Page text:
Man with Parkinson’s gets probation for crash that killed 2 other drivers - The Buffalo News
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Man with Parkinson’s gets probation for crash that killed 2 other drivers

LOCKPORT – Frederick J. Lederhouse, the man with Parkinson’s disease who killed two other drivers in a March 27 wreck in Wilson, was sentenced Wednesday to five years on probation and fines and fees totaling $5,520.

State Supreme Court Justice Richard C. Kloch Sr., who could have sent Lederhouse to prison for up to eight years, chose not to do so. Niagara County prosecutors recommended probation when Lederhouse pleaded guilty Nov. 20 to two counts of criminally negligent homicide.

Lederhouse, 61, of Youngstown Road, Porter, was at the wheel of a pickup truck that was traveling 86 mph, according to the onboard black box, when it rear-ended a car driven by Cathy World, 58, of Wilson, on Wilson-Burt Road. The impact rolled World’s car into a ditch, and she was killed.

Lederhouse’s truck continued forward. It swerved off the road for a moment, but Lederhouse pulled it back onto the pavement just in time to crash into an oncoming car driven by Ronald Zauner, 69, of Wilson, who also was killed.

Zauner’s widow, Judy Zauner, said she was “very pleased” with the sentence.

“That’s what I asked for,” she said. “I’m sure it was medical … [Lederhouse] has suffered enough.”

Lederhouse’s driver’s license was suspended by the state Department of Motor Vehicles after a minor accident in December 2012.

Lederhouse’s doctor signed a letter in 2013 stating that it was safe for him to drive again, and the license was restored. Defense attorney Joel L. Daniels said he didn’t know the name of the doctor. The license was suspended again after the fatal crashes.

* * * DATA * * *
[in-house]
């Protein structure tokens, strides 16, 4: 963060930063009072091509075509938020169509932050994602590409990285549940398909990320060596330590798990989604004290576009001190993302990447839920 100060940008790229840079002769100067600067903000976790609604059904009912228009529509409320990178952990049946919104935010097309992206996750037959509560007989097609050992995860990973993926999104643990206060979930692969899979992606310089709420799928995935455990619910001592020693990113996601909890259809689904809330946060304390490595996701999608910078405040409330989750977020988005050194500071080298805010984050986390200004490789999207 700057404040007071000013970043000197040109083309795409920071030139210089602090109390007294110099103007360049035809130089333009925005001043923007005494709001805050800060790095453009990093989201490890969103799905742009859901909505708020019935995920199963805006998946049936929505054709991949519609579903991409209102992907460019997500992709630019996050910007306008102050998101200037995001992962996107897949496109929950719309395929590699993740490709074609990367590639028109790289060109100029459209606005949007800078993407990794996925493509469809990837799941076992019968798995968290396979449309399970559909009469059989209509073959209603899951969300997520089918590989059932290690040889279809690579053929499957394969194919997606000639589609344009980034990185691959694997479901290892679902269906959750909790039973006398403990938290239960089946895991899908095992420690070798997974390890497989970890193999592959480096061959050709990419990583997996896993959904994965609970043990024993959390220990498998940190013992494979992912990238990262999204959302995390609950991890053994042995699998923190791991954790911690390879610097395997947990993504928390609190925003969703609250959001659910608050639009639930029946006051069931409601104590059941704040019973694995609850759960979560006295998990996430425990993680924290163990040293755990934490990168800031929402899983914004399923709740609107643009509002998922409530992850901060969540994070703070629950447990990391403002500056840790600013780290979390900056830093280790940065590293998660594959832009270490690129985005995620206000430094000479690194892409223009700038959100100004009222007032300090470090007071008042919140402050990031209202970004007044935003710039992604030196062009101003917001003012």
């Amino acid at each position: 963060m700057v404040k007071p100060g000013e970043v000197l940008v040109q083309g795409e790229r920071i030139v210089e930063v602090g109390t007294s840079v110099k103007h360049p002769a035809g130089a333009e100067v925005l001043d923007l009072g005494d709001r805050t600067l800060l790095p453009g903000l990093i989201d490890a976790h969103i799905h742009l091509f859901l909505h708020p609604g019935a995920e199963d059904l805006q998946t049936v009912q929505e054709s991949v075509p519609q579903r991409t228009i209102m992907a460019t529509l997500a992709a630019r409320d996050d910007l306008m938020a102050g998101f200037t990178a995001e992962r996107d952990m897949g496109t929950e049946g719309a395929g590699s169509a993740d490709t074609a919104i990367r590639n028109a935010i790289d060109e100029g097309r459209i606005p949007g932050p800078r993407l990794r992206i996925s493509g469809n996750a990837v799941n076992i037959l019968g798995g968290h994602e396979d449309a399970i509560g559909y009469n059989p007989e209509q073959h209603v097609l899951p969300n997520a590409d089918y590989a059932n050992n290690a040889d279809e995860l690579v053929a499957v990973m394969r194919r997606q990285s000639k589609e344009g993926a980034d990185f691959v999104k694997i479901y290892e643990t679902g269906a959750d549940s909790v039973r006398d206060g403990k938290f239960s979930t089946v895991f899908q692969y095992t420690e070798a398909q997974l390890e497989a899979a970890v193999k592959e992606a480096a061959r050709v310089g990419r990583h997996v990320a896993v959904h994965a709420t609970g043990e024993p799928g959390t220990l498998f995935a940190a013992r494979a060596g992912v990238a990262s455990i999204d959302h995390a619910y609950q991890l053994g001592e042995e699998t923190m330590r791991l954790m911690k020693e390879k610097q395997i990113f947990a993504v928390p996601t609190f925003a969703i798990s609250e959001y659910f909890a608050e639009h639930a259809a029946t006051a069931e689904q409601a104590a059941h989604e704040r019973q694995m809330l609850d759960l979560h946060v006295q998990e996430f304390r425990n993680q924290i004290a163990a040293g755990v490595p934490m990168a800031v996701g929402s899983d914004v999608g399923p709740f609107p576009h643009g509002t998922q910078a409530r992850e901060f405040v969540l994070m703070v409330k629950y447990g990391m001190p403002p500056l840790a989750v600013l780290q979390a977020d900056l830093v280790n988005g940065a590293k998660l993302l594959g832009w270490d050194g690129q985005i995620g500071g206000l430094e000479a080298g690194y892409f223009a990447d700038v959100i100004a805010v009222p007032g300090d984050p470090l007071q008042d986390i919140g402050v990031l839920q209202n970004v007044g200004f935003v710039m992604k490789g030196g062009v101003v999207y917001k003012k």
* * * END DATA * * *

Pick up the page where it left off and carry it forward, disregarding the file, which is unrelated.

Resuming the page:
Kloch said, “The real sin, the real error, the real crime here is him being given a license again.”

Kloch barred Lederhouse from driving as a condition of probation.

Walter E. Moxham, a Lockport attorney representing the World family, said death settlements already have been paid by Lederhouse’s insurance company.

As for suing the doctor who let Lederhouse back on the road, Moxham said, “It’s still under consideration. It’s doubtful anything will come of it.”

“It’s not contemplated,” said Christopher J. O’Brien, attorney for the Zauner family. “Judy Zauner has forgiven Mr. Lederhouse and has made peace with this. She’s a remarkable, remarkable woman, and she’s moving on.”

Assistant District Attorney Claudette S. Caldwell declined comment on the sentence.

In court, she noted that the some of the victims’ relatives thought something stronger than probation was required.

Caldwell told Kloch, “I hope you honor the families and Mr. Zauner and Ms. World by making sure Mr. Lederhouse is never able to drive a car again.”

Tests after the wreck, which occurred at about 4 p.m., showed a high level of the drug Xanax in Lederhouse’s bloodstream. He takes the drug to alleviate the shaking associated with Parkinson’s disease, according to Daniels.

Lederhouse walked with a shuffling gait and spoke in a slurred voice, which Daniels attributed to the medical conditions.

Lederhouse said, “This is something I have to live with for the rest of my life. I think about it every day ... I never intend to drive again.”

Daniels said that besides Parkinson’s, Lederhouse suffers from insulin-dependent Type 2 diabetes, cerebrovascular disease and water on the brain.

“They’re all documented. They’re unchallenged,” Daniels said.

He said Lederhouse’s blood sugar level was high after the fatal crashes, and the defense attorney said an endocrinologist told him high sugar levels made Lederhouse more vulnerable to ministrokes.

“You lose consciousness for moments and you have no control over what’s happening,” Daniels said.

“It’s clear that old age, health reasons, inferior workings of the mind, caused that tragedy to occur,” Kloch said.

The judge noted that Lederhouse lives alone in a remote farmhouse. “If I were mean-spirited, I would wish you a long life alone in that farmhouse, thinking about what happened,” Kloch said.


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